The current 2006 requirements for a country to be called an LDC are: a GDP per capita less than $US1035; an EVI score of less than 34; and an APQLI score greater than 64.

LDCs of the world

As of September 2006, there were 50 LDCs as designated by UN Office of the High Representative for the Least Developed Countries. With the graduation of Cape Verde in 2007, there are now 49 countries in the world, which are designated as LDCs on the basis of the 2006 criteria.

Africa has the largest number - 33. They include Angola, Somalia, Sudan, and Uganda, which often hit the headlines for one reason or another such as civil strife. Asia has 10 LDCs, which include Bangladesh, Bhutan, Maldives, and Nepal. Central and Latin America has only one, which is Haiti. The Oceania region has five LDCs, which are Kiribati, Samoa, Solomon Islands, Tuvalu, Vanuatu.

Every three years, LDCS are reviewed by UN Economic and Social Council's (ECOSOC) Committee of Development Policy (CDP) for identifying any of them that could eventually graduate because of improvements in any of the three criteria. Based on the CDP report, the ECOSOC would make a recommendation to the UN General Assembly, which is responsible for the final decision on the new list of LDCs for operational purposes.

Ever since LDCs arrived on the scene, there have been only two graduations. The first country to graduate was Botswana in 1994. It was followed by Cape Verde in 2007. It is obvious why countries in LDC list are not keen to graduate.

Special case

Special consideration has been shown to Pacific island countries (PICs). Except for the Solomon Islands, all PICs have higher threshold incomes. Their human resource development indicators are far superior to the countries in Asia and Africa. Special considerations include recognition of PICs' vulnerability to the extremes of weather conditions, including their location in the cyclone prone regions of the Pacific as well as high earthquake risks.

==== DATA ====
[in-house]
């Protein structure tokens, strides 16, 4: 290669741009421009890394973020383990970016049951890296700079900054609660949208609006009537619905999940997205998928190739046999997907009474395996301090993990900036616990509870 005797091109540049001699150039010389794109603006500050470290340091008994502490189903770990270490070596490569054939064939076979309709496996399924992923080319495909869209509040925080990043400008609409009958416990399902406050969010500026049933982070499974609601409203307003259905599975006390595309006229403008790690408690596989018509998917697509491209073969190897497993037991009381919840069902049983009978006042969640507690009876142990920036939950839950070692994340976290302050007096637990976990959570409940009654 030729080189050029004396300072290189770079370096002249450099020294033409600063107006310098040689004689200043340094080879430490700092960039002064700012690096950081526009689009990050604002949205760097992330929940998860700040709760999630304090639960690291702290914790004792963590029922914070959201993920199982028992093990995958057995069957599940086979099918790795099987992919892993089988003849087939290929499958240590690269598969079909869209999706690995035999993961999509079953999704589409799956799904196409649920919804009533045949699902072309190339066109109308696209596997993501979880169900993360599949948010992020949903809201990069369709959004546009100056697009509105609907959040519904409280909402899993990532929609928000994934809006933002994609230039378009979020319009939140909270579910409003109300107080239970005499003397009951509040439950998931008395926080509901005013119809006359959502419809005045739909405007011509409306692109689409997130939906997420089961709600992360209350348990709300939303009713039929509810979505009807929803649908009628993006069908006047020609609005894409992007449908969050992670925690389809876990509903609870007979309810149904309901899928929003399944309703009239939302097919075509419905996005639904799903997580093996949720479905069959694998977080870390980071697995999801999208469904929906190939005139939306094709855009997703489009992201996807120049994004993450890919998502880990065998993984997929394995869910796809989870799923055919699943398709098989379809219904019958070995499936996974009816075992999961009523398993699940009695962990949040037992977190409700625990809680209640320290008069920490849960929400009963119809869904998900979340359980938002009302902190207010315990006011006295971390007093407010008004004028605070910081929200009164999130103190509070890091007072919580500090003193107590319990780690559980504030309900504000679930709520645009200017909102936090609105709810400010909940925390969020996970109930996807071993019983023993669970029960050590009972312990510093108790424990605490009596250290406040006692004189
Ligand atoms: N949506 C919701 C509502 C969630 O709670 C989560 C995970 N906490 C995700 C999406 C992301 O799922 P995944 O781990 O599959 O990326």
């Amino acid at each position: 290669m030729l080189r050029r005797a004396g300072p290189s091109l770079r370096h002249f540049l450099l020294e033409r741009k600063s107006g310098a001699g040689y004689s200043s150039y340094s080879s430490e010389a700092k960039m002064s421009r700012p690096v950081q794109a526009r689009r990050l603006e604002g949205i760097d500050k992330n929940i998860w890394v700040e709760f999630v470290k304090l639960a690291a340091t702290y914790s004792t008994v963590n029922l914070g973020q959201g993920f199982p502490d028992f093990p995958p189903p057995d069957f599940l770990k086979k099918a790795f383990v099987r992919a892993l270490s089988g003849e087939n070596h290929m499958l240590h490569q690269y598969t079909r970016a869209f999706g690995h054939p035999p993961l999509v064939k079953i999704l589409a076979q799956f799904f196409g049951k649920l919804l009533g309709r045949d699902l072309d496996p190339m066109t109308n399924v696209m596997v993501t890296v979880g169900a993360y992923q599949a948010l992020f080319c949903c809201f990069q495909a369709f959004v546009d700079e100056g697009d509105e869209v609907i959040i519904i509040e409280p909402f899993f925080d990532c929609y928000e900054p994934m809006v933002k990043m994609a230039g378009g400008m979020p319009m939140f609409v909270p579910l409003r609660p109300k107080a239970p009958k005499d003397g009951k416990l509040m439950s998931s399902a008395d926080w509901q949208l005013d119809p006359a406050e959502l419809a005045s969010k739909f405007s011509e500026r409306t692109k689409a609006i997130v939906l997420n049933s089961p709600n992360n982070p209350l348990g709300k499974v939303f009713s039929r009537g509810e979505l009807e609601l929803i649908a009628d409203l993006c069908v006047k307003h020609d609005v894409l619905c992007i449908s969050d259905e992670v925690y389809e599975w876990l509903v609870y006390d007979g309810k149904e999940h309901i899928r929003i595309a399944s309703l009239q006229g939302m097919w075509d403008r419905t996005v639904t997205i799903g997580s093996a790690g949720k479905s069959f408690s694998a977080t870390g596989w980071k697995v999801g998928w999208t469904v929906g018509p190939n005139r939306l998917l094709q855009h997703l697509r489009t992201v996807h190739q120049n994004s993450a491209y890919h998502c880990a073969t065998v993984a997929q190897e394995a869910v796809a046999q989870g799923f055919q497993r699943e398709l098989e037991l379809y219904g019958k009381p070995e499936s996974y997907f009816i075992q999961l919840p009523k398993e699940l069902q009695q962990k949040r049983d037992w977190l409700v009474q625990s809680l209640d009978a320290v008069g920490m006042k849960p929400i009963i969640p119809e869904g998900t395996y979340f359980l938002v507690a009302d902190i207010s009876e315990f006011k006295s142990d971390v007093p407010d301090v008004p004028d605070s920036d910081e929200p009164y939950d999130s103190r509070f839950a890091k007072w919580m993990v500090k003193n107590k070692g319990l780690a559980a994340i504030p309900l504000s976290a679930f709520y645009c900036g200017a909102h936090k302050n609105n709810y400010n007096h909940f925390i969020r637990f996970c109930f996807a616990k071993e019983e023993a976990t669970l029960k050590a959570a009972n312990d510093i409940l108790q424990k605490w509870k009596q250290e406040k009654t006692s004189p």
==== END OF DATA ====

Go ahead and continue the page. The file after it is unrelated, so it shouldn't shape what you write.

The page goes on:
On the basis of threshold income level, Vanuatu was found eligible for graduation from LDC status in 1997. However, it was allowed to retain the LDC status on the grounds of perceived deterioration in the quality of life following a major the earthquake in 2002, which inflicted severe damages to public and private properties in Port Vila.

Much before the earthquake of 2002, Vanuatu's Prime Minister pleaded in his 1997 address to the UN General Assembly for retention of LDC status. The General Assembly in its resolution: 52/210 of 18 December 1997 withheld the recommendation to graduate Vanuatu.

Review of LDCs

On the basis of the 2003 triennial review, CDP concluded that Cape Verde, and Maldives and Samoa were eligible for graduation in 2006. Maldives after Tsunami of 2005 continued in the LDC list.

While Cape Verde graduated in 2007, the decision on Samoa is still pending.

Although Vanuatu has not figured in the latest CDP review report, a preemptive move by the government is understandable. A timely lobbying is essential for retaining the LDC status.

Vanuatu has done very well among all Pacific island countries with an impressive growth rate at 5 per cent to 6 per cent per annum during last three years on a continuous basis. Its per capita income is growing along with improvements in quality of life. The recent grant of $US66 million has given additional boost to the country's development efforts

The fears of graduation on the basis of good performance and the consequent loss of privileges are understandable. Vanuatu feels that graduation would be less beneficial or even harmful.

Rephrasing Oscar Wilde, one would say: "A little progress is a good thing, and a great deal of it is absolutely fatal."

* Associate Professor Jayaraman teaches economics at USP.